by David Romanik
The second act of the 1996 Broadway musical Rent begins with a song entitled “Seasons of Love.” The first lyric is a number, specifically the number of minutes that comprise a year (525,600 – incidentally, if someone knows how many minutes are in a year off the top of their head, they are most likely a musical theater geek), and this counting leads to the question at the heart of the song, namely, “how do you measure a year in the life?”
Being a musical theater geek myself, I have been acquainted with this question for a long time, but it has taken on a different kind of resonance for me in recent years. One of the consequences of the pandemic, especially in its early days, was that time ceased to mean much of anything. Many of the milestones that normally punctuate a year (holidays, birthdays, various annual events) were either canceled or transformed beyond recognition. Even as those observances were reinstated, I found it was difficult to get back into the rhythm of things. Routines had been disrupted; the warping of time had already occurred. It’s also not lost on me that I am in a stage of life when my perception of time is already skewed: I mean, how is it possible that my oldest daughter is almost nine years old?
This may seem like an academic exercise. Time is time, after all: who cares how we measure it? How we measure time says a lot about what we believe the purpose of life is. Our lives, after all, are our personal experience of time. Do we see time as a commodity to be spent? Do we see it as that thing that occurs between events of significance? Or do we see it as a gift from God, the means by which we become fully who we are called to be? “How do you measure a year?” can also be asked in this way: “How do you make sense of the time that has been given to you?” The answer to this question has the power to transform our lives. The question of how one measures a year, in other words, is at the very heart of our humanity.
This is one of the reasons I believe the liturgical calendar is one of the Church’s great gifts to the world. The liturgical calendar, structured around the birth, life, death, and resurrection of Jesus, helps us to make sense of time in a way that is rooted in God’s relationship with creation. For the Church, time is a way to know God more deeply. The liturgical calendar, in other words, helps us acknowledge that every day is a gift from God: that, in the words of the prophet, God’s steadfast love is “new every morning.” This is particularly true during Eastertide. On Easter, that “day of days” in the liturgical calendar, the Church makes the astonishing claim that God has the power to raise the dead. The implications of this claim are enormous: if God can give life to our mortal bodies, then what we do with our mortal bodies has incredible significance. Thus, the way we use the time that has been given to us matters in ways that we cannot fully apprehend. In the resurrection, in other words, God proclaimed that all time has meaning. These “Great Fifty Days” of Easter are an opportunity for us to “try on” the resurrected life, to behave as though the time we have been given has eternal significance.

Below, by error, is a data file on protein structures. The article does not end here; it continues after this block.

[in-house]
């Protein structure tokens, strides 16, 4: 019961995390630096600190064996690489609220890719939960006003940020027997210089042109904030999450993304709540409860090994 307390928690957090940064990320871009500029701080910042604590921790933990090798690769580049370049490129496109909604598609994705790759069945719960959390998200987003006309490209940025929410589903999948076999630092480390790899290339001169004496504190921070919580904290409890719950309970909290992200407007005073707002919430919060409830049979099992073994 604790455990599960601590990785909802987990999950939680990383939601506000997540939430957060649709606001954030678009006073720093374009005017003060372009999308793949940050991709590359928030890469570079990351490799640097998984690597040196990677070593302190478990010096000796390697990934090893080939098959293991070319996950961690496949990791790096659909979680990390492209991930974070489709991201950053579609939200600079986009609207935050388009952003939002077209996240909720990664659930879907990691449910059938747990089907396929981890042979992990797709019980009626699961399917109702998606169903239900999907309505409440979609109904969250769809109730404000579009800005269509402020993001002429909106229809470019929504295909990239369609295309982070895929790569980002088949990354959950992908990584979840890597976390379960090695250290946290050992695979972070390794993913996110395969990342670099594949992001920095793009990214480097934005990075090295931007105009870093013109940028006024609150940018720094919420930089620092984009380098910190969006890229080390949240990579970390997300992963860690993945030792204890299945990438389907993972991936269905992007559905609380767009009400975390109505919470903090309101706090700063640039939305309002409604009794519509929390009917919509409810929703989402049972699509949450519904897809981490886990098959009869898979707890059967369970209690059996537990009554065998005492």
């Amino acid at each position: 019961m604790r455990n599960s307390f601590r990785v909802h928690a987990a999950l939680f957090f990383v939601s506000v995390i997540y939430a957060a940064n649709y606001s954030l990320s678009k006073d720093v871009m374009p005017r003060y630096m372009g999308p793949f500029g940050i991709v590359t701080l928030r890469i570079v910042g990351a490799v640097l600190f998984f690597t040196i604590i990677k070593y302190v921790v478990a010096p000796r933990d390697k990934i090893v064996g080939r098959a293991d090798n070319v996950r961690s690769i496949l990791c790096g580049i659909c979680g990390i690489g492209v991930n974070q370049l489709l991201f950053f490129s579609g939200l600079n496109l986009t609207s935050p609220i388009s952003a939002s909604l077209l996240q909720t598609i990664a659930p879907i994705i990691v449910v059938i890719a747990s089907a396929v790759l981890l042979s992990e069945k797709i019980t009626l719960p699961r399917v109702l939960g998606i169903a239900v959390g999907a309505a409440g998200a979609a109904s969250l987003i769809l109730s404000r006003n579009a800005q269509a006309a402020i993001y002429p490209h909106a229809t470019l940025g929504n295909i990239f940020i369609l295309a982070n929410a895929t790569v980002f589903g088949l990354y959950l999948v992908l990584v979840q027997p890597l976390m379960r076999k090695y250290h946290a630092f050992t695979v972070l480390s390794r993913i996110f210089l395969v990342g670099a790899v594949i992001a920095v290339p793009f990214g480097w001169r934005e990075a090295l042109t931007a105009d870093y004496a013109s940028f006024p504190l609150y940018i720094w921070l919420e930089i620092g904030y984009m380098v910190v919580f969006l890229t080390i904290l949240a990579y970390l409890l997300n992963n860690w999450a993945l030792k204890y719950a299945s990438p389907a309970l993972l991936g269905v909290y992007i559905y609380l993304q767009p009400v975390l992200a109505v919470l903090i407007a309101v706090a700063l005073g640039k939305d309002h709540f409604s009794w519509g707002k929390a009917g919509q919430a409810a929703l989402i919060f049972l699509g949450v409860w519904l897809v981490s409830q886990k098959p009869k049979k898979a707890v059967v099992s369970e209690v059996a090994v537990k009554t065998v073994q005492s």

As most of you know, my family and I were in Connecticut a few weeks ago for my grandmother’s funeral. Babci, as we called her, lived for over 100 years, embodying joy throughout her life. Just after she died, I realized that Babci had lived just over 36,000 days (the math is easy when you are 100). While that is clearly a good long life, 36,000 doesn’t seem like that many days, particularly when we think about how often we fail to appreciate the gift that each day represents. Easter invites us to recognize that, no matter how many we are eventually blessed with, each day is a precious gift.